Changes in Prices Endanger Investments in Solar Energy

Total Croatia News

Financial problems for those who invested in renewable energy resources.

While renewable energy sources were still in their infancy, many countries throughout Europe supported such projects with generous subsidies, especially with a high guaranteed purchase price of electricity. However, eventually there were more and more of these projects and the countries have decreased their subsidies, causing many investors to face financial problems, reports on March 24, 2016.

A typical example is a situation in Croatia where quotas for solar energy production were distributed, but then there was a change in the tariff system halving the purchase price of electricity generated by non-integrated solar power sources, which are those sources located at the ground level. Therefore, a group of a dozen investors has been fighting for several years against the discrimination of the project of the so-called non-integrated solar energy sources, in comparison with the sources located on houses and other buildings which are considered to be “integrated”.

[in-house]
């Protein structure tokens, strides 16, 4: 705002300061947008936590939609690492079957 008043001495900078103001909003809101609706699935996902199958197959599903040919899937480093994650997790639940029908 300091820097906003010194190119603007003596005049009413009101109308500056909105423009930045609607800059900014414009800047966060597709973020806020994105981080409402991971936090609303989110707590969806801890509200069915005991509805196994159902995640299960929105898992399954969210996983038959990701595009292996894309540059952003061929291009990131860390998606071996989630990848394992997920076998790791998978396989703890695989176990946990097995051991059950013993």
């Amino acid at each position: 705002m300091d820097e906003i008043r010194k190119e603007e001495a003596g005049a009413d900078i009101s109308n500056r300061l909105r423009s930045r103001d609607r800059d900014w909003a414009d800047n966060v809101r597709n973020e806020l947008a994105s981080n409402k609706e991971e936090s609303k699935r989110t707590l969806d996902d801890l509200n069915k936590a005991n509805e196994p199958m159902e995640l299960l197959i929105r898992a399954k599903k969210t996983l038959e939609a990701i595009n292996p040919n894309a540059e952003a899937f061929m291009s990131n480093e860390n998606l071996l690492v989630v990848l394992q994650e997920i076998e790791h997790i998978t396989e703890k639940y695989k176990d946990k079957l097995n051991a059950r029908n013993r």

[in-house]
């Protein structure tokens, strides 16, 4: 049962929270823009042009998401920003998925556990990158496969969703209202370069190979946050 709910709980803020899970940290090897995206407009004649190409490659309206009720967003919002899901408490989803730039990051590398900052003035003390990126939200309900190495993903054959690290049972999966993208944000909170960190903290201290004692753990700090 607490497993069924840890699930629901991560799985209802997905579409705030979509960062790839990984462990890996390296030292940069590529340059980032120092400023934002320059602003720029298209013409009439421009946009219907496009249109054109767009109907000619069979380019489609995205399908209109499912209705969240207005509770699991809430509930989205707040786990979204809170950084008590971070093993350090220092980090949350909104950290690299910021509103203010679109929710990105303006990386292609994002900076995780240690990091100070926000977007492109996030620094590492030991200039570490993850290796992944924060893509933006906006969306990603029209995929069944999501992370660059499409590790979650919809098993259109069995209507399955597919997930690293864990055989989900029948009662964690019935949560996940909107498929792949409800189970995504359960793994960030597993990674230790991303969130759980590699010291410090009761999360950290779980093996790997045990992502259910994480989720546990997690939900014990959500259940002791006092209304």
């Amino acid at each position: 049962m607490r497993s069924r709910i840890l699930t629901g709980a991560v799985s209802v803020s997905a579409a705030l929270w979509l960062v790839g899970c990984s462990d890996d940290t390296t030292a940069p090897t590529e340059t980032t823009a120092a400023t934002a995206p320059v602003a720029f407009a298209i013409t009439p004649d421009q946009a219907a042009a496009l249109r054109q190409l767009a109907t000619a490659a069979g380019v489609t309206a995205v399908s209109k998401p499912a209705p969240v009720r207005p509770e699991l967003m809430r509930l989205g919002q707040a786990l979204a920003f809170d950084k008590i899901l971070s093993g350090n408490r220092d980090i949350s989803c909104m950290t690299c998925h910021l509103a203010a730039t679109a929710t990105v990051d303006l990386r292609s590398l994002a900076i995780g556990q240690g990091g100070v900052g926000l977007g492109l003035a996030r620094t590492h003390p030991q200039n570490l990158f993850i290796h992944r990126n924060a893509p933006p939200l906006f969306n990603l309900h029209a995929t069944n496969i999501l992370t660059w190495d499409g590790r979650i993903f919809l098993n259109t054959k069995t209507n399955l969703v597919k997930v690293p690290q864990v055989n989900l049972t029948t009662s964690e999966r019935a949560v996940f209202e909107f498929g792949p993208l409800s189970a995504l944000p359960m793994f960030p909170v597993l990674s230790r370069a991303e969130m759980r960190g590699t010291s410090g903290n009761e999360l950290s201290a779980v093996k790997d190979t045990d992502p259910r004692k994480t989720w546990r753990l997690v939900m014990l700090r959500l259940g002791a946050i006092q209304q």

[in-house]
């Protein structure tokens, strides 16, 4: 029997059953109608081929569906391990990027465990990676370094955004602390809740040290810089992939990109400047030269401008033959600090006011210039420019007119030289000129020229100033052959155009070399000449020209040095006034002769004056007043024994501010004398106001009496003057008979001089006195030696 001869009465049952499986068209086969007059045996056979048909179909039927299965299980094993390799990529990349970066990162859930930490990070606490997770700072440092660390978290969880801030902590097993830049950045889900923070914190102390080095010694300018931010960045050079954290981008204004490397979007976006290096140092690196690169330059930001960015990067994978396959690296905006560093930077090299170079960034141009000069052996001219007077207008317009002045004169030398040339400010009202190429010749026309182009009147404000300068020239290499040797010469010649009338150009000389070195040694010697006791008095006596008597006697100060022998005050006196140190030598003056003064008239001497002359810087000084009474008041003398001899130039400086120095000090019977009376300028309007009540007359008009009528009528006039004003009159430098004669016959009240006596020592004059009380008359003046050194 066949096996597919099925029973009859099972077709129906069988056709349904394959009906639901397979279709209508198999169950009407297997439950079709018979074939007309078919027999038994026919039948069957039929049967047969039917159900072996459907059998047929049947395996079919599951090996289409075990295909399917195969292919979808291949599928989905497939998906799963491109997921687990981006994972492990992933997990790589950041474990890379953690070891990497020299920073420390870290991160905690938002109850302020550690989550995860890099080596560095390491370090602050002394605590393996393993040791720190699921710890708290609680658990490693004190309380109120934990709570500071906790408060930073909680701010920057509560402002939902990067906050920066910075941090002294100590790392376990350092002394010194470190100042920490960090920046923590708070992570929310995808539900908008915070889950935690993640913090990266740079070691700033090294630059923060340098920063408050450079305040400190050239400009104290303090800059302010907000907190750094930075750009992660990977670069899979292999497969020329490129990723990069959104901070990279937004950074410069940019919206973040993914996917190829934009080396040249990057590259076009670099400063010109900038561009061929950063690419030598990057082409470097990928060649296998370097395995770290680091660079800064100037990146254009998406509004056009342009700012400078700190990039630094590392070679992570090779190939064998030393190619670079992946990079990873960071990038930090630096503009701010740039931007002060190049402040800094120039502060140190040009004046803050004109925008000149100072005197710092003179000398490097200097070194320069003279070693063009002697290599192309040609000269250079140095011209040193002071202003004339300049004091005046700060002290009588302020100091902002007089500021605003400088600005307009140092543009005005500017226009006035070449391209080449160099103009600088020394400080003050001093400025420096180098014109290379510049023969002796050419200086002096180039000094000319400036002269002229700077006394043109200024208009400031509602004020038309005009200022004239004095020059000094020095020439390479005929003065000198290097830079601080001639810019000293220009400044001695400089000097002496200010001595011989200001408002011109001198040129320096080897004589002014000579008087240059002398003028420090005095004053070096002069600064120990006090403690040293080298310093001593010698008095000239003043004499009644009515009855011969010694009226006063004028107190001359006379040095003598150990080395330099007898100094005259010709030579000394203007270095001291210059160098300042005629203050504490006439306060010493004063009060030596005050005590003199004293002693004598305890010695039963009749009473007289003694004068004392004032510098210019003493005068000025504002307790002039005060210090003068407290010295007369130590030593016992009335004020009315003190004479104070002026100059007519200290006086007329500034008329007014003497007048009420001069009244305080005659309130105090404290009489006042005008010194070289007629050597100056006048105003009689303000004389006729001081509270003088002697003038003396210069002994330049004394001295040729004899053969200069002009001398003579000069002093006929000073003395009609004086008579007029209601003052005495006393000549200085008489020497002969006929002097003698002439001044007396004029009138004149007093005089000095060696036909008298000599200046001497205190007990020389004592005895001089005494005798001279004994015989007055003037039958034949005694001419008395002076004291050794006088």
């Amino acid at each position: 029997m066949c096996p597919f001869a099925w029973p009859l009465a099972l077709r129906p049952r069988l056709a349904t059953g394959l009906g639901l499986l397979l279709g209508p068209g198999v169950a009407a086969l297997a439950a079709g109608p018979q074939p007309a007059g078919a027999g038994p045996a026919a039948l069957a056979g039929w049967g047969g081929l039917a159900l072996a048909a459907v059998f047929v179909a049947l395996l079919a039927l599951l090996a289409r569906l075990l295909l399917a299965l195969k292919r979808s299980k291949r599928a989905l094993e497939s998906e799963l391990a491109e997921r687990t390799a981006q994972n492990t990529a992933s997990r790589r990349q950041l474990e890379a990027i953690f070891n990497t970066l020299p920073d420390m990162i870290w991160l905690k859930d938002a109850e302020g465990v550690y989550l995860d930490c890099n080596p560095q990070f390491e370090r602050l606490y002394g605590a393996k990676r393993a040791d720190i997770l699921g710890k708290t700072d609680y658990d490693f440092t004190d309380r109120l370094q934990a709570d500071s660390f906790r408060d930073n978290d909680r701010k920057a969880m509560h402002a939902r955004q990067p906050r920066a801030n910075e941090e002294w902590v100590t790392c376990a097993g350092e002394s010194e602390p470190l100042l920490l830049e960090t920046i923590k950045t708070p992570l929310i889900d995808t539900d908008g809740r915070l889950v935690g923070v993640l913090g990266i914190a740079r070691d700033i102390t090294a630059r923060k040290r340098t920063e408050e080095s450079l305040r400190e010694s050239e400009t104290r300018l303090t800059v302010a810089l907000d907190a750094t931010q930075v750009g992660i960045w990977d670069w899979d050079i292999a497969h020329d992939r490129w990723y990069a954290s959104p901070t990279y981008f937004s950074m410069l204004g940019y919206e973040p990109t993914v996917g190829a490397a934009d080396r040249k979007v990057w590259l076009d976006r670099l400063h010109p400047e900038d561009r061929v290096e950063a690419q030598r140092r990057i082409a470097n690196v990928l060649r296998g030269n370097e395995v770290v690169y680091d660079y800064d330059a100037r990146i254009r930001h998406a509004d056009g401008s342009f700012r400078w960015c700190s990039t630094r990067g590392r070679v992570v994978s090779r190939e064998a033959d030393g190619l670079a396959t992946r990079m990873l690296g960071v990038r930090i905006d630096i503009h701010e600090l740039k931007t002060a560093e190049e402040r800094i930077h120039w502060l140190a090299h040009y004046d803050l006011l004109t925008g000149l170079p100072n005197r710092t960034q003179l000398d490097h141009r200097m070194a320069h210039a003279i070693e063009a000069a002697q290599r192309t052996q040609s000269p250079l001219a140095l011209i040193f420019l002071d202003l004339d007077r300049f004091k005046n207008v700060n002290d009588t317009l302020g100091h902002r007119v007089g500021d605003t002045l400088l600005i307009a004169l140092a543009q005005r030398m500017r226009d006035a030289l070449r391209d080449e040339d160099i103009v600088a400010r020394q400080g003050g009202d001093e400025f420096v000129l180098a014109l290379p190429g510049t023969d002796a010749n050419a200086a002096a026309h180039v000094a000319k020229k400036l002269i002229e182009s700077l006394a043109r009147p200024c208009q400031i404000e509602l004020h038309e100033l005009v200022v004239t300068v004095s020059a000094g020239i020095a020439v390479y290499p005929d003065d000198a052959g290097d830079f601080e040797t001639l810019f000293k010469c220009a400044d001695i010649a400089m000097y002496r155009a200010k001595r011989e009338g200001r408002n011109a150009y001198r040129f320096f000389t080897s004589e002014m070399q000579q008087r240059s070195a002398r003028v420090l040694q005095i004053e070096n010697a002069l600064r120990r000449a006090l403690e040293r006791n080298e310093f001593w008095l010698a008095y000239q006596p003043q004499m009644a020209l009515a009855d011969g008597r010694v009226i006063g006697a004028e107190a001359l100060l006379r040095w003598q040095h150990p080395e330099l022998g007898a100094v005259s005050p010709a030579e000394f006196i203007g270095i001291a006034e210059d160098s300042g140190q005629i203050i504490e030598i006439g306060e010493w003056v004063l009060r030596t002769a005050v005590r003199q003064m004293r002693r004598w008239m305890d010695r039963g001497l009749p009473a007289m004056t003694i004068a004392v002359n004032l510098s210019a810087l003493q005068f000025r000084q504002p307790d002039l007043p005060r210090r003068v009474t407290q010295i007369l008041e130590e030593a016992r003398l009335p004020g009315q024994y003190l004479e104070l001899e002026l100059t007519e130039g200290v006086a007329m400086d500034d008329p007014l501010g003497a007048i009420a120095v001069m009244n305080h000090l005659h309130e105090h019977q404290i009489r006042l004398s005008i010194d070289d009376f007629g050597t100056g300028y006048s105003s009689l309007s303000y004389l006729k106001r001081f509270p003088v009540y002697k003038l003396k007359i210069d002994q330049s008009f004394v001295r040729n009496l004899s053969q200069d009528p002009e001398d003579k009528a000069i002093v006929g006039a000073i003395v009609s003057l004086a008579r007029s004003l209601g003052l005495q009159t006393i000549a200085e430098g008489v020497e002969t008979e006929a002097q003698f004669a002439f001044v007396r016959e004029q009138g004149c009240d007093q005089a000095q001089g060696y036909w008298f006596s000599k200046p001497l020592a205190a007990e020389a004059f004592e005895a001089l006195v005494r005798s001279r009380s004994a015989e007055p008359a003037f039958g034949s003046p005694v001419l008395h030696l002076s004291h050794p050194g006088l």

These investors have entered into an agreement for the 2014 quotas for solar power plants. It was a supplementary quota of 5 MW since the primary quota was distributed by 1 August 2013. However, in October 2013 there was a change in prices, so the purchase price for new investors fell from 1.1 kuna per kilowatt-hour to 0.53 kuna. “Given that we were grossly damaged, we can only demand and appeal to the relevant ministry to give us a chance to continue operating under the same conditions which were valid at the time when we launched the investment. It is a shame for the state that it has in this way deceived investors and led them to a state of financial damage due to an unsustainable, inconsistent and discriminatory policy”, say investors.

The Hrvoje Požar Energy Institute made an assessment which shows that the profitability of 1 MW power plants under these conditions is not possible. “Unfortunately, there is no bank in Croatia which can find a financial interest to invest in our projects. Some of our colleagues have contracts with foreign partners and are now exposed to their demands for compensation. At the same time, we are not able to compete for the EU funds or for grants by the Ministry of Environmental Protection, since the prices are still considered to be subsidised, and on this basis we do not have a right to two incentives at the same time”, complained the investors.

As an example of unprofitability, they point out that a 1 MW solar power plant with an average production of 1.3 million kWh cannot return the investment during the entire duration of the 14-year contract for the purchase of electricity.


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